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PostPosted: Tue Jun 12, 2007 5:36 pm 
Hi - I am new to the forum so hope I am posting in the right place? Although I am not really an 11-plus parent yet (my children are only five and eight) I would be interested in how much extra-curricular stuff your primary age children do (or did). I am aware that I do a LOT less at home than the other parents at our school - my children read to me every night, do weekly spellings and weekly numeracy homework. I know that other parents do workbooks, have private tuition etc. and am beginning to feel that my laid back approach might not be the right one! Our primary school is very academic, and I have been resisting the competitive parenting thing but am beginning to think that I may be doing it all wrong - as borne out by one of my children being relegated to the second set from the top set this week!!!!! Would love some advice.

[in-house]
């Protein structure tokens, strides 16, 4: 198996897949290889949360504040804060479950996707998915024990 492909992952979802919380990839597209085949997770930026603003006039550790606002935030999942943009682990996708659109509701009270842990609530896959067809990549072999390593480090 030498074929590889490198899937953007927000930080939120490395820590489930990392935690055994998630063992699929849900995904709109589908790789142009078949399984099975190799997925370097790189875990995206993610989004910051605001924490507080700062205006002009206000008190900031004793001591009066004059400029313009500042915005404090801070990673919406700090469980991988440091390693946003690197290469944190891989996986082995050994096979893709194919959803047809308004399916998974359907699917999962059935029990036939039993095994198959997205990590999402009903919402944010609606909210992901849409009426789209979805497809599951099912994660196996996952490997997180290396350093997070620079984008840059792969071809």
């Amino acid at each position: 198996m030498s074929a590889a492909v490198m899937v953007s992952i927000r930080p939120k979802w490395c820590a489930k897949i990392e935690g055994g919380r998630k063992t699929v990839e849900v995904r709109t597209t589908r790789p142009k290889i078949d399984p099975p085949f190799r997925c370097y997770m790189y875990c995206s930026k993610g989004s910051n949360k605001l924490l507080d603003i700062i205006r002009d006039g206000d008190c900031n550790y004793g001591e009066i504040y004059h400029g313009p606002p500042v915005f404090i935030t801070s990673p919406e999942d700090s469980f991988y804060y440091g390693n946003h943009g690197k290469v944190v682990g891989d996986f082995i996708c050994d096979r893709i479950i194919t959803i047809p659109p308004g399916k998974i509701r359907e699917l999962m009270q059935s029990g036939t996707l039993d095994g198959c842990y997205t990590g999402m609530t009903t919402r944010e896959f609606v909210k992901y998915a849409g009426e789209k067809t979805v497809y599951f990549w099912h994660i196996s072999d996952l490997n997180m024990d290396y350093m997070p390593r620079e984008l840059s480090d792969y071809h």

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PostPosted: Tue Jun 12, 2007 6:35 pm 
Trust your instincts. You know your children best. If they are doing well, without your extra help (you already state they read to you and have homework), then let them have a life other than the constant workbooks and private tuition. Also, speak to the teacher re your child moving down a set, perhaps there are some weaknesses that need attention. Otherwise, let them enjoy being children. Besides, it has been said before, that children who need a lot of extra tuition to get into grammar aren't always the ones that actually do well once they get there!